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Apostilles or Certificate of Notarial Authority

posted May 29, 2016, 4:33 PM by AG Pro Serve Intl.   [ updated Aug 8, 2018, 8:42 AM ]

Do you need to get an Apostille or Certificate of Notarial Authority to send it to another country? If you don’t need one now, you might one day. But first, if you don’t already know, let me explain what they are.

If you need to notarize a document here in the United States to send it to another country, you will need to get also an Apostille (a French word that means “note”) or a Certificate of Notarial Authority that verifies the legalization of the notary’s signature and official capacity. That’s what an Apostille is.

In most states (47 out of 50), it’s issued by the Secretary of State or one of his or her deputies or assistants, and it is accepted by all countries who are part of the Hague Convention. This facilitates the acceptance of foreign public documents by any country part of the convention, makes the document fully recognizable by the country of destination, and no further authentication is needed by the country’s Embassy or Consulate.

Apostille convention

Image via Wikipedia

  • What if the country that you need to send the document to is not part of the Hague Convention?

You may need to get the document notarized, but instead of requesting an Apostille, you need to get a Certification of Notarial Authority that is also issued by the Secretary of State. Depending on what documents you have, you will need to go to your county's embassy or consulate. 

The Dept. of State determines which ones is appropriate so you don’t need to worry about if the country is part of the Hague Convention of not. 

A sample of a notarized document from Pakistan.

Image via Wikipedia

Important Note: 
Some may require you to go to your country's embassy or consulate instead of getting an Apostille from the U.S. Dept. of State or from the State Dept. of any of the U.S. states.

If the document is a public record or a publicly recordable document, like birth, death, or marriage certificates, recorded deeds, etc.,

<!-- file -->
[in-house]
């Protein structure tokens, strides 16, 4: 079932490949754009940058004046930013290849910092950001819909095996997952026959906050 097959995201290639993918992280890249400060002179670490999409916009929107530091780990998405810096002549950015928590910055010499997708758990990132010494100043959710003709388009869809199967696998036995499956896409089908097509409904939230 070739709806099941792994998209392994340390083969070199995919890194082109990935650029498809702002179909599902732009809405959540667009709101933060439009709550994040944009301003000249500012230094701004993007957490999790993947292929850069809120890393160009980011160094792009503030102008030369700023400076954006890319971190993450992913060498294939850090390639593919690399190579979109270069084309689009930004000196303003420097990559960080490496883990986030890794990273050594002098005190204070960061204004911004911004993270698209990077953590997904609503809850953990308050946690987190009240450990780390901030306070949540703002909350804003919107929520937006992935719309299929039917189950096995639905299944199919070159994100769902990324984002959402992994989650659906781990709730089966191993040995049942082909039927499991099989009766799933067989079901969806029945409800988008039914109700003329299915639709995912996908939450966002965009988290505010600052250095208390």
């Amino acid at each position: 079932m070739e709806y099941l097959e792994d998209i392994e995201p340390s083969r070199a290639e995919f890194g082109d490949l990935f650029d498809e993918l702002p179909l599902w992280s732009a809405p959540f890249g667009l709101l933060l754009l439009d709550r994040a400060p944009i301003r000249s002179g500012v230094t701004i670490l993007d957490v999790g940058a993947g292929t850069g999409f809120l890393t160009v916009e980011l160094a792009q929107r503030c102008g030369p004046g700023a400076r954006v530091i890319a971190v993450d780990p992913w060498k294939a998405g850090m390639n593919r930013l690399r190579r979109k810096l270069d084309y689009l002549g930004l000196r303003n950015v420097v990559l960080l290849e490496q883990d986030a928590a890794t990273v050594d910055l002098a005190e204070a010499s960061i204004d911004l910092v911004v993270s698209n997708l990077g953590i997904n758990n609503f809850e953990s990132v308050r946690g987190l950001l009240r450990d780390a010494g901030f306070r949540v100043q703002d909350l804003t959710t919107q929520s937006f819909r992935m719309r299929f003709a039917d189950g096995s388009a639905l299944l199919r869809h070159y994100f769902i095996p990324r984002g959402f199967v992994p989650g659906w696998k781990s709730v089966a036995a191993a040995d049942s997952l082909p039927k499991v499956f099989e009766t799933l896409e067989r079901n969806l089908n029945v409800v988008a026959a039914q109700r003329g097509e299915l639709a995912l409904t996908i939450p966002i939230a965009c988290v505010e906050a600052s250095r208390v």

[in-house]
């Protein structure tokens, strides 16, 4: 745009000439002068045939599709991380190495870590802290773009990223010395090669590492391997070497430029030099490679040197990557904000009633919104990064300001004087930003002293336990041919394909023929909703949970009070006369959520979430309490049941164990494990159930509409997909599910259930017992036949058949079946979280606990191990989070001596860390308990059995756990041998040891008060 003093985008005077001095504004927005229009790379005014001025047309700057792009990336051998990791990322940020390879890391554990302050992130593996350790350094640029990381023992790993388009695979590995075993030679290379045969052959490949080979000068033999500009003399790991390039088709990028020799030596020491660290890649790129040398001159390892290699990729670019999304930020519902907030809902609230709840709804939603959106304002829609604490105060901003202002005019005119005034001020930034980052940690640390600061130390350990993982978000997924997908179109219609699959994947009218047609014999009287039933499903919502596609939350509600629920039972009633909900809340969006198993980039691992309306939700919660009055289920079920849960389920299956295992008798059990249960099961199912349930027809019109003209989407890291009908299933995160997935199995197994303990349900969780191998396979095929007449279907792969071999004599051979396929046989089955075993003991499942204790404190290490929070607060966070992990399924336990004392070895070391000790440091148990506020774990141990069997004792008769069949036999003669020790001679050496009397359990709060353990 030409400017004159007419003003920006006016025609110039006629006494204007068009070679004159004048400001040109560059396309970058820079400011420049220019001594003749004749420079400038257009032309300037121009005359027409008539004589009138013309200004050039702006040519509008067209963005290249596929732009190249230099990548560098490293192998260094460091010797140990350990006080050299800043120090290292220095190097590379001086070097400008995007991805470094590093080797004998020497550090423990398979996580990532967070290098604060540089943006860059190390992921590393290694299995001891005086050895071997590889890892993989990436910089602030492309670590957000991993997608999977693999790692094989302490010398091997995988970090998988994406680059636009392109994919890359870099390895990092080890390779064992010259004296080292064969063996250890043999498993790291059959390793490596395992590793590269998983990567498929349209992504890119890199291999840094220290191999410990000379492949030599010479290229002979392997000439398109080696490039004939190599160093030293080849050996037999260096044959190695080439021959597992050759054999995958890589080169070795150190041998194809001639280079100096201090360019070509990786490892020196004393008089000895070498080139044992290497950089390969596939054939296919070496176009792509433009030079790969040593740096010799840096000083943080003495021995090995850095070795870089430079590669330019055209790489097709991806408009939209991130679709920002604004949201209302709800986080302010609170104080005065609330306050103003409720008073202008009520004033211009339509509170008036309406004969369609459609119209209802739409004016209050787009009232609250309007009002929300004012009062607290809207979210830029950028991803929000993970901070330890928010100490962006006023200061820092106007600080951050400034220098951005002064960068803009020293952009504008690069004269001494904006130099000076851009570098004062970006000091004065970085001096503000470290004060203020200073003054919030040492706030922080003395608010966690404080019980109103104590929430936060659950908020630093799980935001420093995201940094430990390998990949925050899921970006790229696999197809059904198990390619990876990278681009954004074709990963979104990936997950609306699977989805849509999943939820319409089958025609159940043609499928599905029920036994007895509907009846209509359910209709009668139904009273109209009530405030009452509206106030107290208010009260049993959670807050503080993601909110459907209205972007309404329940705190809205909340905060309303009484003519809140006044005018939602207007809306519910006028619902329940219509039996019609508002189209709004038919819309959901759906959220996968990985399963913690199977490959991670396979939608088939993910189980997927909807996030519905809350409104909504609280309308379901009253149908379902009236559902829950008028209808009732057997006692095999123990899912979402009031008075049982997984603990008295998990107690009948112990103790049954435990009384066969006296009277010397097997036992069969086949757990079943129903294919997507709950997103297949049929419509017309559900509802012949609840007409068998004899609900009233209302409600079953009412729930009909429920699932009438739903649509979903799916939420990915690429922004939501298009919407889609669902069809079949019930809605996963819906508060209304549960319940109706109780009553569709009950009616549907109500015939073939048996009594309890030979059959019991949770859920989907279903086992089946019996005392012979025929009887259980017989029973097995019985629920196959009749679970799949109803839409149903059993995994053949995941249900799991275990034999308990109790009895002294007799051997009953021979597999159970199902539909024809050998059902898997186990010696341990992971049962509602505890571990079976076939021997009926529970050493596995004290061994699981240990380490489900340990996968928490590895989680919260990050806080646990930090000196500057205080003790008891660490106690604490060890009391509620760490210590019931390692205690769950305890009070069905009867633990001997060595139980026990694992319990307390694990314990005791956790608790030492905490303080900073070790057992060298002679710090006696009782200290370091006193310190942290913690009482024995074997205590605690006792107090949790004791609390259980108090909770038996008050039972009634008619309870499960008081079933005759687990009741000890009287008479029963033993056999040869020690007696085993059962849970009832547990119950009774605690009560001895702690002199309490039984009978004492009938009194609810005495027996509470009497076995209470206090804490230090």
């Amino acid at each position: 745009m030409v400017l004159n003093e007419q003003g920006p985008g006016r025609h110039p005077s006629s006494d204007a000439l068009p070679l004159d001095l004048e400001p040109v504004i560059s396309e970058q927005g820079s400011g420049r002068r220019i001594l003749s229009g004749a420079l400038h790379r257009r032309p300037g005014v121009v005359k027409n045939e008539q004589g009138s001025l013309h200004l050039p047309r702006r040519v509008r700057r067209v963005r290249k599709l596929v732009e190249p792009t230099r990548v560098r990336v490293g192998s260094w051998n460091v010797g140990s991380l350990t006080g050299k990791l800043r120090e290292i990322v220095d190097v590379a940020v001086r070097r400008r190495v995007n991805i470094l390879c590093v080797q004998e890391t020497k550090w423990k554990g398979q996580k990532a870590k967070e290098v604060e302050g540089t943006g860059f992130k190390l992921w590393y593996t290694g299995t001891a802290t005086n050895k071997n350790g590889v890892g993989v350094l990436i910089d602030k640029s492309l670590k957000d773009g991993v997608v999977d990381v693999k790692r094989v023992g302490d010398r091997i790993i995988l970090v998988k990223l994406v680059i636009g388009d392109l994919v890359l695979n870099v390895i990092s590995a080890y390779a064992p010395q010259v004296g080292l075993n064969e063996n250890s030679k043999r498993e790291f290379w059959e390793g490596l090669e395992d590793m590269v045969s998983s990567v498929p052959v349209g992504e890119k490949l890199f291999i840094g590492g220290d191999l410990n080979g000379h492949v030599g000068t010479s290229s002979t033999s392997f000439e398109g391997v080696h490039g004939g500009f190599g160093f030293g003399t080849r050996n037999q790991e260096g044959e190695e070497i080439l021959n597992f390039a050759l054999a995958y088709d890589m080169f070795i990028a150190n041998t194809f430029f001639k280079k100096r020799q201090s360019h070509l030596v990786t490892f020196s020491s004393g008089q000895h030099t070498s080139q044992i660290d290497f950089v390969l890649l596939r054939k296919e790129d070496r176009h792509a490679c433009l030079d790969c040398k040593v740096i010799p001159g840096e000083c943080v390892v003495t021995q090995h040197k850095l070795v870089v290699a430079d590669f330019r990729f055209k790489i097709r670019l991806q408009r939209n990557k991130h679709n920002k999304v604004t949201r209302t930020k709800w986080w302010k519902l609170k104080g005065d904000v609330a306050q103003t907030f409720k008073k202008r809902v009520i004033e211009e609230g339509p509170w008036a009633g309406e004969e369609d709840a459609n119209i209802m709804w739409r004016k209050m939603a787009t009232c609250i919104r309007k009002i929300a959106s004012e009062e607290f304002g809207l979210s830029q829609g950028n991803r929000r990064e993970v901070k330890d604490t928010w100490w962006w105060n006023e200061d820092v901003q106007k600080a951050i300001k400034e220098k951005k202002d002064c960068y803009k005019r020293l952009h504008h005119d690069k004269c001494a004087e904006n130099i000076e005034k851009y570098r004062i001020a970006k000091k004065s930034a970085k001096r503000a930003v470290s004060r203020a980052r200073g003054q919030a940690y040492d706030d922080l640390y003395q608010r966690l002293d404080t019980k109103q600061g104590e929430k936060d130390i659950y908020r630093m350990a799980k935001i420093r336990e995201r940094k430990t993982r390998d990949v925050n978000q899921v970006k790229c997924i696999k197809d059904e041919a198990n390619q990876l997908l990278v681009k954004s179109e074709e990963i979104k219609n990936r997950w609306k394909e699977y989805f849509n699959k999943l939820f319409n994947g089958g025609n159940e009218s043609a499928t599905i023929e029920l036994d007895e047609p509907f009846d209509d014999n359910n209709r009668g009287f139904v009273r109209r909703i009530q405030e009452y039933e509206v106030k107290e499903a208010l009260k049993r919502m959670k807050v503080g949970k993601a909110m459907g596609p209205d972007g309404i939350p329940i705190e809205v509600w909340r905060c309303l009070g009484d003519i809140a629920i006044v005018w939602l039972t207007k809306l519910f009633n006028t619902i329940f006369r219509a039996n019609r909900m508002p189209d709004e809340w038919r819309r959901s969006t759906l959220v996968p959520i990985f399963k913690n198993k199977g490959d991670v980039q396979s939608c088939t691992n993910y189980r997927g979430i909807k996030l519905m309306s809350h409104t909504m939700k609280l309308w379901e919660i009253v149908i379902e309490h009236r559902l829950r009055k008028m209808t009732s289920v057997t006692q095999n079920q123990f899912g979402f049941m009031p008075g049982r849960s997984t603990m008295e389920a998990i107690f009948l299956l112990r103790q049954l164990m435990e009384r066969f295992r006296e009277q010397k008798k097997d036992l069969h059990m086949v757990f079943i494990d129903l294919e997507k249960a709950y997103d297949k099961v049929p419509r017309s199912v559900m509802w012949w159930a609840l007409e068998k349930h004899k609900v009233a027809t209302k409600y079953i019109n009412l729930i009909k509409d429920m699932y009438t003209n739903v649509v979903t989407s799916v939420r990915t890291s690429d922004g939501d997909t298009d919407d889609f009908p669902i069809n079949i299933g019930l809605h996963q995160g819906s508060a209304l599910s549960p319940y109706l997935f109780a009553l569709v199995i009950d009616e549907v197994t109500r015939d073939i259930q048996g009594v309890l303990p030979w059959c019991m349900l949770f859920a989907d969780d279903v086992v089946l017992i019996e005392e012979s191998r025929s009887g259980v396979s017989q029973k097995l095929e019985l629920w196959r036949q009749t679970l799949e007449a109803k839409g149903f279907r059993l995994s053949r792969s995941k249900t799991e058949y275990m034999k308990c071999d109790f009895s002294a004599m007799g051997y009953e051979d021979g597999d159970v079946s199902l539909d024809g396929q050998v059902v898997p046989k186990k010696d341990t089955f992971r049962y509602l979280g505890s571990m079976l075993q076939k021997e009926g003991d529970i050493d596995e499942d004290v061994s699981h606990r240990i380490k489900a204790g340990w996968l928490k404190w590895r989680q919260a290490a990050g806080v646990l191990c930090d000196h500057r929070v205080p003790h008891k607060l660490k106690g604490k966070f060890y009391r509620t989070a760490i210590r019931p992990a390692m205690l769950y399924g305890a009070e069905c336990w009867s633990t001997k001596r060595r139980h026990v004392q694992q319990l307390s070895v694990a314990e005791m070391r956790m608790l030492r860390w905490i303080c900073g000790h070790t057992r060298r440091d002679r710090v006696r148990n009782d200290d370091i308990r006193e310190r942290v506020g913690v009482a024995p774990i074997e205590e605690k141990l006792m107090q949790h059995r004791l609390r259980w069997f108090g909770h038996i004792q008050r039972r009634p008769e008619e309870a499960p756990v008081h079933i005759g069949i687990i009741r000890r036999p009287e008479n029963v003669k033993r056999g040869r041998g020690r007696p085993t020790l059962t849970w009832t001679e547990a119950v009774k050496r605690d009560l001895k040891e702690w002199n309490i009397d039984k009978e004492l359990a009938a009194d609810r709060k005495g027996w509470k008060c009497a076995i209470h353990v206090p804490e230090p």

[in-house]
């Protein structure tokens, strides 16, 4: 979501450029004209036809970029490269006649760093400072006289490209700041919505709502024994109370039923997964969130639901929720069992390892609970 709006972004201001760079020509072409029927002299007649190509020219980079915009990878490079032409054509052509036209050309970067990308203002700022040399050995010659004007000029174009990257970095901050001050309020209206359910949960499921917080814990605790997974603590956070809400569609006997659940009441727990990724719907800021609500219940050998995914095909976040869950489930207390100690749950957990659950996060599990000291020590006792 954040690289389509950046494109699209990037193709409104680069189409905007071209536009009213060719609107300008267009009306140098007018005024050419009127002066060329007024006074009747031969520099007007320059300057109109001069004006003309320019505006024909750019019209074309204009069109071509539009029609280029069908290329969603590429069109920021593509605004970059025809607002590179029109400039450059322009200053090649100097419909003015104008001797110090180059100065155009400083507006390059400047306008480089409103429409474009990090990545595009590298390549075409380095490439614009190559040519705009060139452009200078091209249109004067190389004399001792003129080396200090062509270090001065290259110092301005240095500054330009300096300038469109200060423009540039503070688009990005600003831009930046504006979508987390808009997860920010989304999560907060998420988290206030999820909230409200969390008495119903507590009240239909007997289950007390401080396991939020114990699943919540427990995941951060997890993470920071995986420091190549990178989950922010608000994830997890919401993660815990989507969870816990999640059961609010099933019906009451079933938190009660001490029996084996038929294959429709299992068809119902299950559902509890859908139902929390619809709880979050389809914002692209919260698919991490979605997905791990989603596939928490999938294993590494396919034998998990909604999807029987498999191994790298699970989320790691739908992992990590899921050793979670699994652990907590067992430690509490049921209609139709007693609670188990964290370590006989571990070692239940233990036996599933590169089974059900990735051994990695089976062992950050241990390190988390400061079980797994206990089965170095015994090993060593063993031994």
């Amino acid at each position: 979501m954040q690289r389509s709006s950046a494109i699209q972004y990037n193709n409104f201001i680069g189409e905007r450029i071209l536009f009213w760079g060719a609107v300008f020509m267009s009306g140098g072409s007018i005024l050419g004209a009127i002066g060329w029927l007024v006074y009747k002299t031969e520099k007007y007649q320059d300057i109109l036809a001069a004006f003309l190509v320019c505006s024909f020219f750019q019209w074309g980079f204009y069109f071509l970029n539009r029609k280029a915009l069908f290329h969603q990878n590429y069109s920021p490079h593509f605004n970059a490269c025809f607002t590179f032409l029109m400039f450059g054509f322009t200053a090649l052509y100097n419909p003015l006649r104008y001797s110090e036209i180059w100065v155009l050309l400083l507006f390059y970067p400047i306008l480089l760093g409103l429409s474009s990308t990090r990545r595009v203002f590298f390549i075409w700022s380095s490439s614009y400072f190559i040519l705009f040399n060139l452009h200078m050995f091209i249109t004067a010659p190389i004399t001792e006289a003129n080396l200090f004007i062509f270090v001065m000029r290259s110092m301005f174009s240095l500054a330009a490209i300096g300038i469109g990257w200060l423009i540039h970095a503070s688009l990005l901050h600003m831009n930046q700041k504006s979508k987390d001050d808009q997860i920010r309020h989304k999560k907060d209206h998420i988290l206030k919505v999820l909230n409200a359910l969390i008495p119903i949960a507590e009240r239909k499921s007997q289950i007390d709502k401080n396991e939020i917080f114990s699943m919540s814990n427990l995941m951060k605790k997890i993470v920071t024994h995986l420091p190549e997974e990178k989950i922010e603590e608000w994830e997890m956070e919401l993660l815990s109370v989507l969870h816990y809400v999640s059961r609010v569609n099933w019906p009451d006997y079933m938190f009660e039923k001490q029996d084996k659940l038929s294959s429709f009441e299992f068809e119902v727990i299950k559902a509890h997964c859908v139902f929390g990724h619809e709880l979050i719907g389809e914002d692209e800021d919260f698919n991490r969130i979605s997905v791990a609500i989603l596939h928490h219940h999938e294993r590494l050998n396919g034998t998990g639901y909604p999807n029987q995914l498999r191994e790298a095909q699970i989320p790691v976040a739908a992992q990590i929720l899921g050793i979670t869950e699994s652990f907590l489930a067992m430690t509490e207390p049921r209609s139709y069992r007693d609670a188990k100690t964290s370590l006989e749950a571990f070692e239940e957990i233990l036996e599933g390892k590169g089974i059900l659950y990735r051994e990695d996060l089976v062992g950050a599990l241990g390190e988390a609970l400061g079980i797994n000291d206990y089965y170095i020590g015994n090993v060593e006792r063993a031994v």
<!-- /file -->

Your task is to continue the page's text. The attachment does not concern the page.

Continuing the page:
from countries other than the U.S., you will probably need to go to the corresponding country's consulate or embassy since the country where the person was born is the only country that can authenticate its own document(s). 

Be careful with notaries providing Apostilles, Certificates of Notarial Authority, for foreign vital record documents. 
Notaries can notarize certain documents, original or copies, and provide you with Apostille service but NOT issue them on the spot!
According to the Florida Department of State, notaries cannot make copies, "certify," or issue Apostilles for public record documents, and ONLY the State Dept. can issue Apostille for documents, if they are U.S. documents, that need to be used in foreign countries that are part of the Hague Convention or Certificate of Notarial Authority for the countries that are not part of the Convention.

Please check the post: Prohibited Acts for Notaries (FL)

  • Are notaries responsible for requesting an Apostille or Certificate of Notarial Authority?

No. According to the Hague Convention treaty, the signer or bearer of the document is the one responsible for making the request.

Seal of the United States Department of State.

Image via Wikipedia

The current turnaround time is 5-10 working days according to the FL Dept. of State. 

If you need Apostille services, I can help you with that. Please click here for more information.

Additional information from ASN: The Apostille & Certificate of Notarial Authority

Apostille—An apostille is an official document certifying that the notary who performed a particular notarial act was a notary in good standing at the time of the notarization. It also certifies the authenticity of the notary’s signature and seal. Documents that will require an apostille will be destined for countries that have signed the Hague Convention on Abolishing the Requirement of Legalization for Foreign Public Documents. It is important to understand that the apostille does not authenticate the contents or effect of the document in any way. It pertains strictly to the notary’s authority to perform notarial acts on the date of the specific notarization and the authenticity of the notary’s signature and seal on that particular notarial certificate.

Certificate of Notarial Authority—Documents destined for jurisdictions within the U.S., or for countries that have not signed the Hague Convention, will not receive an apostille but will receive a certificate of notarial authority. The format of this certificate can differ according to the state that issues it. This certificate also authenticates the notary’s signature, seal and authority to act as a notary on the date that the notarial act was performed. It does not authenticate the contents or effect of the underlying document in any way.

by Alessandra Jackson

AG Pro Serve Intl.